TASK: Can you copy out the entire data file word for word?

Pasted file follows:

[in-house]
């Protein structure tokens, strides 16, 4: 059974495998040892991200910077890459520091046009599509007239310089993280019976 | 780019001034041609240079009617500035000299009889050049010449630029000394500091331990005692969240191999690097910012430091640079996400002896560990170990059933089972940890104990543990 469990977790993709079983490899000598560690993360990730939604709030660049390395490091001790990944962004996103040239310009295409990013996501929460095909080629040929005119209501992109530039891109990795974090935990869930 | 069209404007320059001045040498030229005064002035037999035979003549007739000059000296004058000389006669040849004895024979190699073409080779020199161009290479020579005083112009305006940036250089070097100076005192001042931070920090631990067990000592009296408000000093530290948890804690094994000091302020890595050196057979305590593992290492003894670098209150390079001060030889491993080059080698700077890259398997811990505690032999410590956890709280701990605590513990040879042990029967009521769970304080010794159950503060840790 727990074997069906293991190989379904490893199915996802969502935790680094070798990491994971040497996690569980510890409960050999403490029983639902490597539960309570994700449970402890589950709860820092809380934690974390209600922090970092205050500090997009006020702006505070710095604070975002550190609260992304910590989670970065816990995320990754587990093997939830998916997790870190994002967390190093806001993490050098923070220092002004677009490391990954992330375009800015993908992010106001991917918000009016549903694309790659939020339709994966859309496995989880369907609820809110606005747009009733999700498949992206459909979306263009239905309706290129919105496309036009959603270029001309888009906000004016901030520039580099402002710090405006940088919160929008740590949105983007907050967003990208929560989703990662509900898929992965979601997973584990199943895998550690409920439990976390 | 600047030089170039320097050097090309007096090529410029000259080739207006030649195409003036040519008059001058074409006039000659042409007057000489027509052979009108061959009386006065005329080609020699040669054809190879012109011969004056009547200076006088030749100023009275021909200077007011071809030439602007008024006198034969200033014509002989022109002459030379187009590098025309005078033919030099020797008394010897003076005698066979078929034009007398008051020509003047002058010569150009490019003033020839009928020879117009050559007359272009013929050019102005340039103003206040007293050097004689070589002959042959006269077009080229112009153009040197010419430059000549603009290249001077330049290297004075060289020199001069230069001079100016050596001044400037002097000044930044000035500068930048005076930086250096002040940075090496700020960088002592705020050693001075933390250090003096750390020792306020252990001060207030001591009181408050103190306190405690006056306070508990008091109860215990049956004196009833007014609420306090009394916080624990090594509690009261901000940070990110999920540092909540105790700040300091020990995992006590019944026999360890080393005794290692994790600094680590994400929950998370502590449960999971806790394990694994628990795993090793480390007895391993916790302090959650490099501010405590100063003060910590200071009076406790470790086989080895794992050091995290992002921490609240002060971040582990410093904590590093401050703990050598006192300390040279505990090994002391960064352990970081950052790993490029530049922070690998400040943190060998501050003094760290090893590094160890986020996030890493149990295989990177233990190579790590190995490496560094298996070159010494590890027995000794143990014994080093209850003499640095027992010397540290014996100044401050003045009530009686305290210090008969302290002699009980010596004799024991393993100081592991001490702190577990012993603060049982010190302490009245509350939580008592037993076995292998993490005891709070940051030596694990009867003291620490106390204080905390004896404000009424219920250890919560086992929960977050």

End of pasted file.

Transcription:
[in-house]
């Protein structure tokens, strides 16, 4: 059974495998040892991200910077890459520091046009599509007239310089993280019976 | 780019001034041609240079009617500035000299009889050049010449630029000394500091331990005692969240191999690097910012430091640079996400002896560990170990059933089972940890104990543990 469990977790993709079983490899000598560690993360990730939604709030660049390395490091001790990944962004996103040239310009295409990013996501929460095909080629040929005119209501992109530039891109990795974090935990869930 | 069209404007320059001045040498030229005064002035037999035979003549007739000059000296004058000389006669040849004895024979190699073409080779020199161009290479020579005083112009305006940036250089070097100076005192001042931070920090631990067990000592009296408000000093530290948890804690094994000091302020890595050196057979305590593992290492003894670098209150390079001060030889491993080059080698700077890259398997811990505690032999410590956890709280701990605590513990040879042990029967009521769970304080010794159950503060840790 727990074997069906293991190989379904490893199915996802969502935790680094070798990491994971040497996690569980510890409960050999403490029983639902490597539960309570994700449970402890589950709860820092809380934690974390209600922090970092205050500090997009006020702006505070710095604070975002550190609260992304910590989670970065816990995320990754587990093997939830998916997790870190994002967390190093806001993490050098923070220092002004677009490391990954992330375009800015993908992010106001991917918000009016549903694309790659939020339709994966859309496995989880369907609820809110606005747009009733999700498949992206459909979306263009239905309706290129919105496309036009959603270029001309888009906000004016901030520039580099402002710090405006940088919160929008740590949105983007907050967003990208929560989703990662509900898929992965979601997973584990199943895998550690409920439990976390 | 600047030089170039320097050097090309007096090529410029000259080739207006030649195409003036040519008059001058074409006039000659042409007057000489027509052979009108061959009386006065005329080609020699040669054809190879012109011969004056009547200076006088030749100023009275021909200077007011071809030439602007008024006198034969200033014509002989022109002459030379187009590098025309005078033919030099020797008394010897003076005698066979078929034009007398008051020509003047002058010569150009490019003033020839009928020879117009050559007359272009013929050019102005340039103003206040007293050097004689070589002959042959006269077009080229112009153009040197010419430059000549603009290249001077330049290297004075060289020199001069230069001079100016050596001044400037002097000044930044000035500068930048005076930086250096002040940075090496700020960088002592705020050693001075933390250090003096750390020792306020252990001060207030001591009181408050103190306190405690006056306070508990008091109860215990049956004196009833007014609420306090009394916080624990090594509690009261901000940070990110999920540092909540105790700040300091020990995992006590019944026999360890080393005794290692994790600094680590994400929950998370502590449960999971806790394990694994628990795993090793480390007895391993916790302090959650490099501010405590100063003060910590200071009076406790470790086989080895794992050091995290992002921490609240002060971040582990410093904590590093401050703990050598006192300390040279505990090994002391960064352990970081950052790993490029530049922070690998400040943190060998501050003094760290090893590094160890986020996030890493149990295989990177233990190579790590190995490496560094298996070159010494590890027995000794143990014994080093209850003499640095027992010397540290014996100044401050003045009530009686305290210090008969302290002699009980010596004799024991393993100081592991001490702190577990012993603060049982010190302490009245509350939580008592037993076995292998993490005891709070940051030596694990009867003291620490106390204080905390004896404000009424219920250890919560086992929960977050």